The deadly floods in India’s southern state of Kerala have caused an estimated $2.7bn worth of damages, destroying homes, roads, bridges, and huge tracts of farmland, just ahead of the region’s lucrative festive and tourist season. The severe flooding — said to be the worst in a century — is said to have killed over 300 persons so far and displaced more than 700,000. Authorities said the floods had destroyed 20,000 houses, submerged 40,000 hectares of farmland — including those growing tea, rubber and other commodities — and damaged 83,000km of roads, including 16,000km of major arteries.
Kerala has the third highest population density in India and is the most urbanised state in India. It’s therefore only natural that it has the highest number of buildings per unit land area. It has been about three times the national average since 1961. A 2016 analysis by Laurie Baker Centre for Habitat Studies shows that the number of both residential and non-residential buildings have risen at a higher rate than the rest of India.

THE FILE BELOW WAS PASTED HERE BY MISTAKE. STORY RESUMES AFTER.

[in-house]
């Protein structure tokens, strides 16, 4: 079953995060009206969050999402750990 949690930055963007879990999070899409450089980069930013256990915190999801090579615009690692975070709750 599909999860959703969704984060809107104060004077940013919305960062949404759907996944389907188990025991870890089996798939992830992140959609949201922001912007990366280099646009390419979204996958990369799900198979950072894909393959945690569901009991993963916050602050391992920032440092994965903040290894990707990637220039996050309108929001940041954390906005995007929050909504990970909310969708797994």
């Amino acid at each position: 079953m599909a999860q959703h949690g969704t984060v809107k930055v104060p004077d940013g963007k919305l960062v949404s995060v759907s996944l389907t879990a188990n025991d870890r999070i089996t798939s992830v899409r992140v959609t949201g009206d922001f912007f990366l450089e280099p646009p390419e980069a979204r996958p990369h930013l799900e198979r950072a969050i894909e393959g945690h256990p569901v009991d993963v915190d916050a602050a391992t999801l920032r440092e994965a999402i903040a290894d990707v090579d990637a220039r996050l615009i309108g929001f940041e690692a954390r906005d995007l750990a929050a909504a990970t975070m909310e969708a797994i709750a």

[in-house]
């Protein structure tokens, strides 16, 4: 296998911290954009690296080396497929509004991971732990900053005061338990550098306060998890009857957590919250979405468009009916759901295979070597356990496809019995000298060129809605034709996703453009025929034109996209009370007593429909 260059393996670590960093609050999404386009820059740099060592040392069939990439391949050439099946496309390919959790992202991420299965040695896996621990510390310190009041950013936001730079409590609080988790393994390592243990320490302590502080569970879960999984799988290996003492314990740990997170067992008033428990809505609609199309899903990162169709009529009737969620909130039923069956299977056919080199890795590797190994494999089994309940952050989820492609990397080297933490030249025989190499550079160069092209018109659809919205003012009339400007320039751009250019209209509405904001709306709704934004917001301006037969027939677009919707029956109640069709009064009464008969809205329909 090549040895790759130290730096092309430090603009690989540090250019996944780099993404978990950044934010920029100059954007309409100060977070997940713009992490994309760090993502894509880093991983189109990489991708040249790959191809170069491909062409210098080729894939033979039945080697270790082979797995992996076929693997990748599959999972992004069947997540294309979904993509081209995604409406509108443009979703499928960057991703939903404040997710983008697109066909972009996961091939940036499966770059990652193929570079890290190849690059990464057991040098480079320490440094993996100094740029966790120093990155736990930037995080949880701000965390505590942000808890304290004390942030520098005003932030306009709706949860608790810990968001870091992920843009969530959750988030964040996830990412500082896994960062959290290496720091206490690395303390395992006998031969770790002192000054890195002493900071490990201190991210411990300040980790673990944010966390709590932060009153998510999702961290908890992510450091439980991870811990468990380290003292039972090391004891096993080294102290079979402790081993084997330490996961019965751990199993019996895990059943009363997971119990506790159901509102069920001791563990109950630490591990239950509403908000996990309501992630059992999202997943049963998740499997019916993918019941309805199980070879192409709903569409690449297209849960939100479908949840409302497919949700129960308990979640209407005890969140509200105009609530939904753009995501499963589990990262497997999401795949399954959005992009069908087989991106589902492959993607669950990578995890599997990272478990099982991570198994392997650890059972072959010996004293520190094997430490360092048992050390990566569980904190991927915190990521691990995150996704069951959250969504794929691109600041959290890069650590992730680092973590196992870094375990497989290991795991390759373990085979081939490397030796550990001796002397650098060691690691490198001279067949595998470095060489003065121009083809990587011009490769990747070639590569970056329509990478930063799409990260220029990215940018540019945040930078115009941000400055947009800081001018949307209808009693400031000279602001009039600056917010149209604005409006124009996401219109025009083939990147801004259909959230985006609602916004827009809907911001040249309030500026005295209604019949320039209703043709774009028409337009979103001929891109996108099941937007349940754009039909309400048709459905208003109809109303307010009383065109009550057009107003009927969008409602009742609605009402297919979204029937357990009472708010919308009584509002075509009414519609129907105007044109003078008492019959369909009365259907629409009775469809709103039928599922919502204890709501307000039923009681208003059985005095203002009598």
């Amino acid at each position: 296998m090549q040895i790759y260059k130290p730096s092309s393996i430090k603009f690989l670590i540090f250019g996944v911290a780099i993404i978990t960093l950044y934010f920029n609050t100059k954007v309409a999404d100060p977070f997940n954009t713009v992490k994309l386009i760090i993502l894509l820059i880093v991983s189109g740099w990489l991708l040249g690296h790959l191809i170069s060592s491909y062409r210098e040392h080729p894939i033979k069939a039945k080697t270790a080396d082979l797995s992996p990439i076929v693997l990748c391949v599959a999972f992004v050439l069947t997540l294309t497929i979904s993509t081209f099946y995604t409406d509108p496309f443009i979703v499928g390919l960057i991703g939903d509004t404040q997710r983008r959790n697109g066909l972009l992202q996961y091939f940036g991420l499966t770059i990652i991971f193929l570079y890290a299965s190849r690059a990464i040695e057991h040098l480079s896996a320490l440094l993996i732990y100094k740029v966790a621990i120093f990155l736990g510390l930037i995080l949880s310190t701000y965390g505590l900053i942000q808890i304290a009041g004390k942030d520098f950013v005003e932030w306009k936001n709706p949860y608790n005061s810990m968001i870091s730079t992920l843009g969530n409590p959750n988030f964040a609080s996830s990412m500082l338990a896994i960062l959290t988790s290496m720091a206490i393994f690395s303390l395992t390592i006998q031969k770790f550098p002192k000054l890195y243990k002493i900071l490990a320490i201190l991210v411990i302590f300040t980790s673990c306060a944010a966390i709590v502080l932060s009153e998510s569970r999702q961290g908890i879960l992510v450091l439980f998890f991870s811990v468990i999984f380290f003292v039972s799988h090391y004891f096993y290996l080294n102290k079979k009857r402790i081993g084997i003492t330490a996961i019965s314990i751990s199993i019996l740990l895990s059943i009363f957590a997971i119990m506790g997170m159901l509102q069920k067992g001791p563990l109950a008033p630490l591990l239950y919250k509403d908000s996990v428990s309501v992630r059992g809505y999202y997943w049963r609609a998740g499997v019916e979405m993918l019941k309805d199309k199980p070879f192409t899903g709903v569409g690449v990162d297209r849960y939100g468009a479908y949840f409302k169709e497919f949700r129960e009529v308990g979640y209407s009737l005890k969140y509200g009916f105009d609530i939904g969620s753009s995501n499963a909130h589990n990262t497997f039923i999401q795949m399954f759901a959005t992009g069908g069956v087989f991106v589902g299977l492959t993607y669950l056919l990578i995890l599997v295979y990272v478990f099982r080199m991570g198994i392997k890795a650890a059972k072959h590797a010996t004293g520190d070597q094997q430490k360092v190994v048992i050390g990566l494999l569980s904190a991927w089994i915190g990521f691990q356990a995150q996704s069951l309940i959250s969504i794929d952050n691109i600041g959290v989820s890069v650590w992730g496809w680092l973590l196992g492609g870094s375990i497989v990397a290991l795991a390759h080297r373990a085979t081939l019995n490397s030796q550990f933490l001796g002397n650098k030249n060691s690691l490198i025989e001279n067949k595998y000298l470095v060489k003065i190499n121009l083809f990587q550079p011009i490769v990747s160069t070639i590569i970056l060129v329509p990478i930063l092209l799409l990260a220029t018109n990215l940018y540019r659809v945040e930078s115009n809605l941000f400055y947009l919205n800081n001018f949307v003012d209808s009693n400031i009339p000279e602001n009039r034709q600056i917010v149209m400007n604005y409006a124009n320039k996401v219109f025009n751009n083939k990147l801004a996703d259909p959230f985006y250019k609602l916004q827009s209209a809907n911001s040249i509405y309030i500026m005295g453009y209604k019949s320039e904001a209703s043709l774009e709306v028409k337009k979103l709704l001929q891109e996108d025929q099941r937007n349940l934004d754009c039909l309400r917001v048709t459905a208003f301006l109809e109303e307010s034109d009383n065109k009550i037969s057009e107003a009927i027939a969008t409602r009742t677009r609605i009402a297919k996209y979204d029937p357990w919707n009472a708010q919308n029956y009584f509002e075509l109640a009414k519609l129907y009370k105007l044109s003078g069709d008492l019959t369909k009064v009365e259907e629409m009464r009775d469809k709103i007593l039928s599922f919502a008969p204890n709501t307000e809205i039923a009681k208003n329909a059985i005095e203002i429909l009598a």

In flood-affected areas, none of these buildings were spared. Reports indicate extensive damage to the buildings, and household goods. Some buildings may have to be almost entirely rebuilt, and others refurbished.
The huge demand for reconstruction is also an opportunity, because 62 percent of the state’s economy is in the tertiary sector, which is primarily real estate and trade. This is followed by 26 per cent in secondary sector, which is dominated by construction. The economics of reconstruction can be a major incidental gain for the state. Increased labour participation and the resultant rise of per capita income, which is presently about 55 per cent more than the national average, and trade in consumer goods and construction materials could be a stimulus that can accelerate the state’s growth.
It is now duty of the entire coatings and corrosion mitigation industry to come together and rise up to the occasion and help the affected citizens in this time of distress in the most constructive way.